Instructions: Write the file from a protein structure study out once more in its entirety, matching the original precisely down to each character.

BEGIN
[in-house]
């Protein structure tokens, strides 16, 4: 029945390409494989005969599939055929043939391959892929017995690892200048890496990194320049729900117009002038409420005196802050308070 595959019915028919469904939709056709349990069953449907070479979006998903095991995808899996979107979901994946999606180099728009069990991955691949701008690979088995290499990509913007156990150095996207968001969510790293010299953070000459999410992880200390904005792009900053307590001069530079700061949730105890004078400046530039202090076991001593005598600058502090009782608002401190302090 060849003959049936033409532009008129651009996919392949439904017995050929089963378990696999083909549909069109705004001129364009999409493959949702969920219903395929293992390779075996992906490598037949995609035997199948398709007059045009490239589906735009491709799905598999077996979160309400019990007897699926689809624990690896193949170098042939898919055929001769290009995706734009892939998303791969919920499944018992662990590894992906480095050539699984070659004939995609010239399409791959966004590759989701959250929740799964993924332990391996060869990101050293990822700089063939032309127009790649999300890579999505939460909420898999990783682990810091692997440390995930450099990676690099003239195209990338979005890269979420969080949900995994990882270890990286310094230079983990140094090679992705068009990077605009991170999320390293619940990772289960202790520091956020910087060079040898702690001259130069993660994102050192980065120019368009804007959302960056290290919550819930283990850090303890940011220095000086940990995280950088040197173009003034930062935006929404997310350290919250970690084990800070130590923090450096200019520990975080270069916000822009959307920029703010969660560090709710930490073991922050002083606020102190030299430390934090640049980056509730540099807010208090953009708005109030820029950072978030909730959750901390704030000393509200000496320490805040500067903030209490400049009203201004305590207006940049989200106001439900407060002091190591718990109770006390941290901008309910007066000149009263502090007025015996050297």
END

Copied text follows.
[in-house]
């Protein structure tokens, strides 16, 4: 029945390409494989005969599939055929043939391959892929017995690892200048890496990194320049729900117009002038409420005196802050308070 595959019915028919469904939709056709349990069953449907070479979006998903095991995808899996979107979901994946999606180099728009069990991955691949701008690979088995290499990509913007156990150095996207968001969510790293010299953070000459999410992880200390904005792009900053307590001069530079700061949730105890004078400046530039202090076991001593005598600058502090009782608002401190302090 060849003959049936033409532009008129651009996919392949439904017995050929089963378990696999083909549909069109705004001129364009999409493959949702969920219903395929293992390779075996992906490598037949995609035997199948398709007059045009490239589906735009491709799905598999077996979160309400019990007897699926689809624990690896193949170098042939898919055929001769290009995706734009892939998303791969919920499944018992662990590894992906480095050539699984070659004939995609010239399409791959966004590759989701959250929740799964993924332990391996060869990101050293990822700089063939032309127009790649999300890579999505939460909420898999990783682990810091692997440390995930450099990676690099003239195209990338979005890269979420969080949900995994990882270890990286310094230079983990140094090679992705068009990077605009991170999320390293619940990772289960202790520091956020910087060079040898702690001259130069993660994102050192980065120019368009804007959302960056290290919550819930283990850090303890940011220095000086940990995280950088040197173009003034930062935006929404997310350290919250970690084990800070130590923090450096200019520990975080270069916000822009959307920029703010969660560090709710930490073991922050002083606020102190030299430390934090640049980056509730540099807010208090953009708005109030820029950072978030909730959750901390704030000393509200000496320490805040500067903030209490400049009203201004305590207006940049989200106001439900407060002091190591718990109770006390941290901008309910007066000149009263502090007025015996050297």